A Look at the National Book Award

Last week one of our most important book awards, the Nationals, were announced. This award is one of the best. The awards are very valuable to writers because the books are nominated by fellow writers.

Often the awards are accompanied by controversy. There have been complaints that the winners are from small publishers  or all females, or little-known literary works. This year’s controversy focused around a stated nomination that was then withdrawn.

Nevertheless, the National Book Awards are one of our most prestigious awards and readers still pay attention to them. I thought you’d like to know which books won. There are four categories. And the winners are:

Fiction: Jesmyn Ward for Salvage the Bones (Bloomsbury USA)

A poor family in Mississippi prepares for Hurricane Katrina. Fourteen-year-old Esch and her three brothers try to stock food but there is much to begin with. As the twelve days that make up the novel’s framework yield to their dramatic conclusion, this unforgettable family-motherless children sacrificing for one another as they can, protecting and nurturing where love is scarce-pulls itself up to face another day. A big-hearted novel about familial love and community against all odds, and a wrenching look at the lonesome, brutal, and restrictive realities of rural poverty

Nonfiction: Stephen Greenblatt for The Swerve: How the World Became Modern (W. W. Norton & Company)

Nearly six hundred years ago, a short, genial, cannily alert man in his late thirties took a very old manuscript off a library shelf, saw with excitement what he had discovered, and ordered that it be copied. That book was the last surviving manuscript of an ancient Roman philosophical epic, On the Nature of Things, by Lucretius—a beautiful poem of the most dangerous ideas: that the universe functioned without the aid of gods, that religious fear was damaging to human life, and that matter was made up of very small particles in eternal motion, colliding and swerving in new directions.

The copying and translation of this ancient book-the greatest discovery of the greatest book-hunter of his age-fueled the Renaissance, inspiring artists such as Botticelli and thinkers such as Giordano Bruno; shaped the thought of Galileo and Freud, Darwin and Einstein; and had a revolutionary influence on writers such as Montaigne and Shakespeare and even Thomas Jefferson. 16 pages full-color

Young People’s Literature: Thanhha Lai for Inside Out & Back Again  (Harper, an imprint of HarperCollinsPublishers)

For all the ten years of her life, Hà has only known Saigon: the thrills of its markets, the joy of its traditions, the warmth of her friends close by . . . and the beauty of her very own papaya tree.

But now the Vietnam War has reached her home. Hà and her family are forced to flee as Saigon falls, and they board a ship headed toward hope. In America, Hà discovers the foreign world of Alabama: the coldness of its strangers, the dullness of its food, the strange shape of its landscape . . . and the strength of her very own family.

This is the moving story of one girl’s year of change, dreams, grief, and healing as she journeys from one country to another, one life to the next.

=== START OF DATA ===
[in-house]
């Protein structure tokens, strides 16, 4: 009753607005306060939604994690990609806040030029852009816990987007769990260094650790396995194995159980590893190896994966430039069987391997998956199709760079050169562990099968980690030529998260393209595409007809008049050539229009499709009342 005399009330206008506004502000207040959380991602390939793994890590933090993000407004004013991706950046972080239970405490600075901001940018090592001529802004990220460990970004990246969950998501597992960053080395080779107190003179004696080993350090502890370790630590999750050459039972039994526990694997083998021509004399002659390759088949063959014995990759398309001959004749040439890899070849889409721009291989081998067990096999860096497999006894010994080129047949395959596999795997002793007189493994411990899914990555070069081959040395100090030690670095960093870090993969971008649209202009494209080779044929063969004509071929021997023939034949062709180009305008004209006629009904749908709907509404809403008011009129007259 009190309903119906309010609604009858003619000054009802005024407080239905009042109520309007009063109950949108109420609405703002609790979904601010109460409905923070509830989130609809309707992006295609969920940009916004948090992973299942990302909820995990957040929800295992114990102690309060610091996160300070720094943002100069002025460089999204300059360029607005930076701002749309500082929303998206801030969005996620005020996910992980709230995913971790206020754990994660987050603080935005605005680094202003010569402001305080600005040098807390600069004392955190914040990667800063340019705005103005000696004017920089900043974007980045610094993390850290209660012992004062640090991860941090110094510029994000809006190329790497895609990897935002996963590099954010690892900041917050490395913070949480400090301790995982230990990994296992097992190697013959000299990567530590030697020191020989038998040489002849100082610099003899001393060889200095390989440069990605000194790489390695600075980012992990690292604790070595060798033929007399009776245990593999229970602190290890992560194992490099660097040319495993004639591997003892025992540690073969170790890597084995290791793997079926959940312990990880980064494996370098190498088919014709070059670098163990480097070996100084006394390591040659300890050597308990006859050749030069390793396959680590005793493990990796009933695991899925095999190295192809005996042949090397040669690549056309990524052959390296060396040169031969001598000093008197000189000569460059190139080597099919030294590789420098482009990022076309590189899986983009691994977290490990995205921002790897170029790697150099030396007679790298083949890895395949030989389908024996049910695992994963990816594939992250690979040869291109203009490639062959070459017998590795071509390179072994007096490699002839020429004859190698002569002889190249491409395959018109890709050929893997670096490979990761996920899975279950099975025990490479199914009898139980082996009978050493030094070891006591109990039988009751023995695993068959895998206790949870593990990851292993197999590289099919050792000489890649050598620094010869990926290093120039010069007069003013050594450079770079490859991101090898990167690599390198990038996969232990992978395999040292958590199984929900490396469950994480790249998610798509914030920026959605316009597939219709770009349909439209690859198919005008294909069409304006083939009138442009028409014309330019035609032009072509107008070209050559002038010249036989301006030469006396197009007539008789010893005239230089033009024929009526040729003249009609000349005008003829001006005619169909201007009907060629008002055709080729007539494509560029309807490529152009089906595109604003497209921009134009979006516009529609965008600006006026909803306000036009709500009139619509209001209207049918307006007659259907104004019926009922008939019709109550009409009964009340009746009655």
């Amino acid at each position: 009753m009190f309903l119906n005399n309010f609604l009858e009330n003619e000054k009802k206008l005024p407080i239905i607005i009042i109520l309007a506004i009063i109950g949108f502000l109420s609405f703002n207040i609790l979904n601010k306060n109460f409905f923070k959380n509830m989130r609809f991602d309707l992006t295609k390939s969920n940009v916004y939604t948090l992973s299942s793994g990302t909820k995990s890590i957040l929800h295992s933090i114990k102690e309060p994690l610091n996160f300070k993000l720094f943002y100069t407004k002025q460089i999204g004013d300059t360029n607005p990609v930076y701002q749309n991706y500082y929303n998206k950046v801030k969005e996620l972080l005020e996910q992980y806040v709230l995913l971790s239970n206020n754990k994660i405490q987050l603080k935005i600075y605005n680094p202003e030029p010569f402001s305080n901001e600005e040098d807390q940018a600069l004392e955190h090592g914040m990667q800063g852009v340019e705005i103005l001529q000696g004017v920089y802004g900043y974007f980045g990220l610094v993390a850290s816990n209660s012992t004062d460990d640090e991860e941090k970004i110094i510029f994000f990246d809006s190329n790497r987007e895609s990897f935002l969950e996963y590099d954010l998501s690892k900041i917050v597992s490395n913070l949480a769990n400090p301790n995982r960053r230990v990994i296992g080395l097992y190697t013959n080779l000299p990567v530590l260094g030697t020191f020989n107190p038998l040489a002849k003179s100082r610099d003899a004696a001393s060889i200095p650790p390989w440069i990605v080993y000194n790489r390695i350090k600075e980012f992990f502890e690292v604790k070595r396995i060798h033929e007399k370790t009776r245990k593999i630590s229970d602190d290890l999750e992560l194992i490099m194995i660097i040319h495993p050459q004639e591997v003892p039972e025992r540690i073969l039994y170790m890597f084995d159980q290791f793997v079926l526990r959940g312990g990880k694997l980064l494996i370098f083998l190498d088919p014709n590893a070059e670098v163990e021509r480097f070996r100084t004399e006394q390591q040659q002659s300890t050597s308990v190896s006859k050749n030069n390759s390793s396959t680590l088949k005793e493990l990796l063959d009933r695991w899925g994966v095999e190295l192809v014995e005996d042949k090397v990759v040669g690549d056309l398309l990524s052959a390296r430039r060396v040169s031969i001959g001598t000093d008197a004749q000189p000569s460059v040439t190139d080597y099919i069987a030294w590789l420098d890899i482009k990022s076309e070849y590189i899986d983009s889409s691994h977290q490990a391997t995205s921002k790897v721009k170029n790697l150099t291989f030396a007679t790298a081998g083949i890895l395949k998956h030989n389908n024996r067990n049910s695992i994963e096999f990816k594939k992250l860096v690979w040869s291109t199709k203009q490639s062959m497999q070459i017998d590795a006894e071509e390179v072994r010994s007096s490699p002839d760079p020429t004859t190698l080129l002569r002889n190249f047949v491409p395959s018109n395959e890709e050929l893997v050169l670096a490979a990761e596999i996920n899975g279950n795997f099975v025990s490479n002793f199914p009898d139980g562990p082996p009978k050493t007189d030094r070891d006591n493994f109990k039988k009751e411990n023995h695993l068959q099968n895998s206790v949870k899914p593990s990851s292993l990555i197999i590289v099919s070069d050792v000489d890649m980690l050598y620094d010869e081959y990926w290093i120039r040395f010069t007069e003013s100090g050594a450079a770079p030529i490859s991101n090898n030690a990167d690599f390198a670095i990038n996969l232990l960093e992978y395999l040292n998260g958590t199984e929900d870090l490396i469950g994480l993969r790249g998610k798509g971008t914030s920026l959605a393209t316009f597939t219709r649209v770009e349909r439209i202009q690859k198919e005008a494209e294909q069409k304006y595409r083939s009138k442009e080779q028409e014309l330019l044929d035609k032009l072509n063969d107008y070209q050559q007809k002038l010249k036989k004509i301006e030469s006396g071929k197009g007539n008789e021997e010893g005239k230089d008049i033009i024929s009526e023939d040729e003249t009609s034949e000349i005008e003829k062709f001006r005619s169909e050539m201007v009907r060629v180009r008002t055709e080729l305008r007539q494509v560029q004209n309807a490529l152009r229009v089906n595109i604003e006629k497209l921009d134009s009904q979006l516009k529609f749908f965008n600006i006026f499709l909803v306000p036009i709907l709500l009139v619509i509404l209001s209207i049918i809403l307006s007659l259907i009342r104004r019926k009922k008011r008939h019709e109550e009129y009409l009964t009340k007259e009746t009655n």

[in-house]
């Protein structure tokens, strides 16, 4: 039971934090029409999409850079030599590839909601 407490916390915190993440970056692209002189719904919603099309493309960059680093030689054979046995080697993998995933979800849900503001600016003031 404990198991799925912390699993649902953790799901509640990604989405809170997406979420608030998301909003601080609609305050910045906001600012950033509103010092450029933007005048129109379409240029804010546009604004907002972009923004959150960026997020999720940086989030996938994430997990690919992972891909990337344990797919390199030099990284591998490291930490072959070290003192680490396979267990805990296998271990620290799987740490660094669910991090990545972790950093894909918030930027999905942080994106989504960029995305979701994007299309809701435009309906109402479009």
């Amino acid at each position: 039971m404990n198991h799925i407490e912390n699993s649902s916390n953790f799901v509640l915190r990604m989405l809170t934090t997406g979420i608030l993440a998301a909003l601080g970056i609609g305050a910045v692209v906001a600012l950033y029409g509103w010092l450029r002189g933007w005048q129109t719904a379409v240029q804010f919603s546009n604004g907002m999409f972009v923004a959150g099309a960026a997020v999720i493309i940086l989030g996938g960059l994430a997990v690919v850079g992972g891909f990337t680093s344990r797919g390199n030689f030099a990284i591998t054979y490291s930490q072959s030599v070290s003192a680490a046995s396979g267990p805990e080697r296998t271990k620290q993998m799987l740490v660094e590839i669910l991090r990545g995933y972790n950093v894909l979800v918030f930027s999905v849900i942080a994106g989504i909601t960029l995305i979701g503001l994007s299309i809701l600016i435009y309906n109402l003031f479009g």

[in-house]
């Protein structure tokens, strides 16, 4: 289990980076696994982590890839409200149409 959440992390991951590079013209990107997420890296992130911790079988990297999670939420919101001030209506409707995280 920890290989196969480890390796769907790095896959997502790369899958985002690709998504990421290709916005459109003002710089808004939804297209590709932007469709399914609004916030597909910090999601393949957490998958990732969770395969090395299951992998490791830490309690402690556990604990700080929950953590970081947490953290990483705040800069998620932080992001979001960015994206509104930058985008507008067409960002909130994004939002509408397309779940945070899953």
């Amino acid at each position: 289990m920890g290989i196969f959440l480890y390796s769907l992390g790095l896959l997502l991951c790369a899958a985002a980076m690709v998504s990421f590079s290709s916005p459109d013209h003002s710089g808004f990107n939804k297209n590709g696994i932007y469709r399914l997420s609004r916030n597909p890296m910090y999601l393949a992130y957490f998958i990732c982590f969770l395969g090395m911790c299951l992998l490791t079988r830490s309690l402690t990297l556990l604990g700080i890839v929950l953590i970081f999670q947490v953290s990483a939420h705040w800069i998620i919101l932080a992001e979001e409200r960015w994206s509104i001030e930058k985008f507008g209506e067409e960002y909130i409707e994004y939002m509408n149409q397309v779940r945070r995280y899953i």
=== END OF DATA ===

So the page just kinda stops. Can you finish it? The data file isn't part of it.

Poetry: Nikky Finney for Head Off & Split  (TriQuarterly, an imprint of Northwestern University Press)

The poems in Nikky Finney’s breathtaking new collection Head Off & Split sustain a sensitive and intense dialogue with emblematic figures and events in African American life: from civil rights matriarch Rosa Parks to former secretary of state Condoleezza Rice, from a brazen girl strung out on lightning to a terrified woman abandoned on a rooftop during Hurricane Katrina. Finney’s poetic voice is defined by an intimacy that holds a soft yet exacting eye on the erotic, on uncanny political and family events, like her mother s wedding waltz with South Carolina senator Strom Thurmond, and then again on the heartbreaking hilarity of an American president s final State of the Union address.

I’m excited about a couple of these books. I’ve already purchased Salvage the Bones and I put my name on the others at the library. I know the National Book Awards will give me some interesting reading.

Have you read any of these books yet?

Any you are looking forward to?

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About Margot

I'm also known as Joyfully Retired. I love to talk. I love to talk about books I've read, movies I've seen, places I've traveled to, people (especially my children and grandchildren), and Food. On the Quirky Girls Read blog I'm trying to read all the books that have won the major awards and then, of course, talk about them.
This entry was posted in Award Winners, Posts by Margot. Bookmark the permalink.

5 Responses to A Look at the National Book Award

  1. Heather says:

    I love to hear about book award winners and nominees. I haven’t heard of any of these but they all looks good! Thanks!

  2. BermudaOnion says:

    I was a little disappointed in the how the committee handled this year’s controversy. I haven’t read any of the books, but heard Jesmyn Ward speak at SIBA so I’m anxious to read Salvage the Bones.

  3. thebumbles says:

    Oh – I would so love to read about “the greatest book hunter of his age…”

  4. kaye says:

    Margot, will you put a link to your posts about award winners either in the sidebar here or on your blog. I want to read from your list next year.

    • Margot says:

      Hi Kaye, My plan is to read and review these award-winning books right here on Quirky Girls Read. You’ll definitely be able to keep up with them. Thanks for asking about the review posts.

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